Utilizing micro-computed tomography images, the hierarchical structure, interbranch segment lengths and diameters of a hepatic artery, a portal vein, and two biliary trees from intact rat liver lobes were characterized. The data were investigated by analyzing the geometric properties of the vascular structures, such as how interbranch segment diameters change at bifurcation points. In the case of the hepatic artery and portal vein trees (in which the flow rate is high by comparison with that in the biliary tree), the vascular geometry is consistent with a fluid transport system which aims to simultaneously minimize both the power loss of laminar flow, and a cost function proportional to the total volume of material needed to maintain the system (lumenal contents). In comparison, the biliary tree (which has a low flow rate and an opposite flow direction to that of the hepatic artery and portal vein) was found to have a geometry in which the lumen cross-sectional area is maintained at bifurcations. These findings imply that the histological makeup and therefore the pathophysiology of biliary tree vasculature are likely very different from that of the vasculature within the systemic arterial tree. The extent to which the characteristic variability/scatter in the data may have resulted from imaging and/or measurement errors was examined by simulating such errors in a theoretical tree model and comparing the results with the measured data.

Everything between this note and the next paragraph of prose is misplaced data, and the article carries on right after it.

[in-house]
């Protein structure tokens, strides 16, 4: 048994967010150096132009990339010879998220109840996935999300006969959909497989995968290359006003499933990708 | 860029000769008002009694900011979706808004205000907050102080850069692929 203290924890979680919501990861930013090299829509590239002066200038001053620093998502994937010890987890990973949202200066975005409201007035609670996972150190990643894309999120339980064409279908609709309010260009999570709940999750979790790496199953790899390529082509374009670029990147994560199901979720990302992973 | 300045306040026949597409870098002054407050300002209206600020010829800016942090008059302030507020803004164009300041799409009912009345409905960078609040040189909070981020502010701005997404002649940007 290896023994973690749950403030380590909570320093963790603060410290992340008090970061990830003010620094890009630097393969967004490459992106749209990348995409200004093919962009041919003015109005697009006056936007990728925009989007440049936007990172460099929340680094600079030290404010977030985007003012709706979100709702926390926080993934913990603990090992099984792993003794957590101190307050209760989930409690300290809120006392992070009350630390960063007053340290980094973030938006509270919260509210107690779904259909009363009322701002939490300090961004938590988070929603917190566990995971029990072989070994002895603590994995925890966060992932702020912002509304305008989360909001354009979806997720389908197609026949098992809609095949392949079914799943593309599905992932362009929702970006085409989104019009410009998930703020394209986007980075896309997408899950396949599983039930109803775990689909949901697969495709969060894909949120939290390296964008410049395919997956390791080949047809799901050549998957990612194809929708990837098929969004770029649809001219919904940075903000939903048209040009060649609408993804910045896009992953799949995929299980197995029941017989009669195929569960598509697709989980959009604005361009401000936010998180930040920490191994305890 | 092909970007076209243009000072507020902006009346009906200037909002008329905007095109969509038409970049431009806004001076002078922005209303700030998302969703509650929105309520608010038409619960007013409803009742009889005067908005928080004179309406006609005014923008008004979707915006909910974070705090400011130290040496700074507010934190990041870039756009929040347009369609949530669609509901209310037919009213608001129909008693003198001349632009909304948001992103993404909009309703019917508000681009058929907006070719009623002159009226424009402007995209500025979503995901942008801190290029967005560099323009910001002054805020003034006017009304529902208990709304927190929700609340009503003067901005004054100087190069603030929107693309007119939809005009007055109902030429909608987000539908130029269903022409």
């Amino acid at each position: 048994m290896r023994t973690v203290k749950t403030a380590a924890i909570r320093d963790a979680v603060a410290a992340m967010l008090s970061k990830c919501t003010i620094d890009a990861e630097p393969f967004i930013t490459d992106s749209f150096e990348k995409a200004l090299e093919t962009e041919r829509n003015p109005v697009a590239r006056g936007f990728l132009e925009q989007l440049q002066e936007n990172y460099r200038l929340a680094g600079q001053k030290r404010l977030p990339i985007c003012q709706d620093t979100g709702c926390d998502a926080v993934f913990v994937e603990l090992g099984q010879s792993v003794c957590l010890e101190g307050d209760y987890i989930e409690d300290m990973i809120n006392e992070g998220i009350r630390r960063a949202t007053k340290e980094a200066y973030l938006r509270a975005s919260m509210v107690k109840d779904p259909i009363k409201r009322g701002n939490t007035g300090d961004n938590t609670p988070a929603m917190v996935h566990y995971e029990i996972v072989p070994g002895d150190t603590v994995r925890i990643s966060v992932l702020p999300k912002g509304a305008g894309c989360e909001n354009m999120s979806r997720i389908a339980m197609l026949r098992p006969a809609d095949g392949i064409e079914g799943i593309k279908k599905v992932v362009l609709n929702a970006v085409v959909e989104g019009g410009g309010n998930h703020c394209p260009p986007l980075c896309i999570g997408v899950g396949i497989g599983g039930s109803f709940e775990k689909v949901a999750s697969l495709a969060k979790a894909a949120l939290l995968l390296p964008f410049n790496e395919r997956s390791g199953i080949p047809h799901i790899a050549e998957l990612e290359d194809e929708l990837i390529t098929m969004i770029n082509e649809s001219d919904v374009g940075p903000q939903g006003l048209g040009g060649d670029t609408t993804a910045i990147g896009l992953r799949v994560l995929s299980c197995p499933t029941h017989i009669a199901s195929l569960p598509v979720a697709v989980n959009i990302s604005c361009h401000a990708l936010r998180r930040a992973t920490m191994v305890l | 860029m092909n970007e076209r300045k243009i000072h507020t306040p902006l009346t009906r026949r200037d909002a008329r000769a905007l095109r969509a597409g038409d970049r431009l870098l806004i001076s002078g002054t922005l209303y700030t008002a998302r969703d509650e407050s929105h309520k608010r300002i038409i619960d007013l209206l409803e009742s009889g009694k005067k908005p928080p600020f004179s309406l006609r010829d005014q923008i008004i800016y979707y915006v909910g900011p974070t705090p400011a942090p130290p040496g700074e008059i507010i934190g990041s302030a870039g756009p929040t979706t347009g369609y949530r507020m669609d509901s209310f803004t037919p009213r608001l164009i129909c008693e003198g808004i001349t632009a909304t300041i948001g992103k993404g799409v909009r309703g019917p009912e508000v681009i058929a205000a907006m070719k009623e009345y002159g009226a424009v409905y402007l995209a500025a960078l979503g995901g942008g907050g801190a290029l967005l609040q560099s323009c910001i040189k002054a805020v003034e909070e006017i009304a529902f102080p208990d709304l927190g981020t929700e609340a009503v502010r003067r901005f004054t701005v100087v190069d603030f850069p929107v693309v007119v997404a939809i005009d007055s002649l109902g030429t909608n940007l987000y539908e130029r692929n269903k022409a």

- Anatomy, functional
- Blood vessel, morphology and structure
- Morphology, comparative
ASJC Scopus subject areas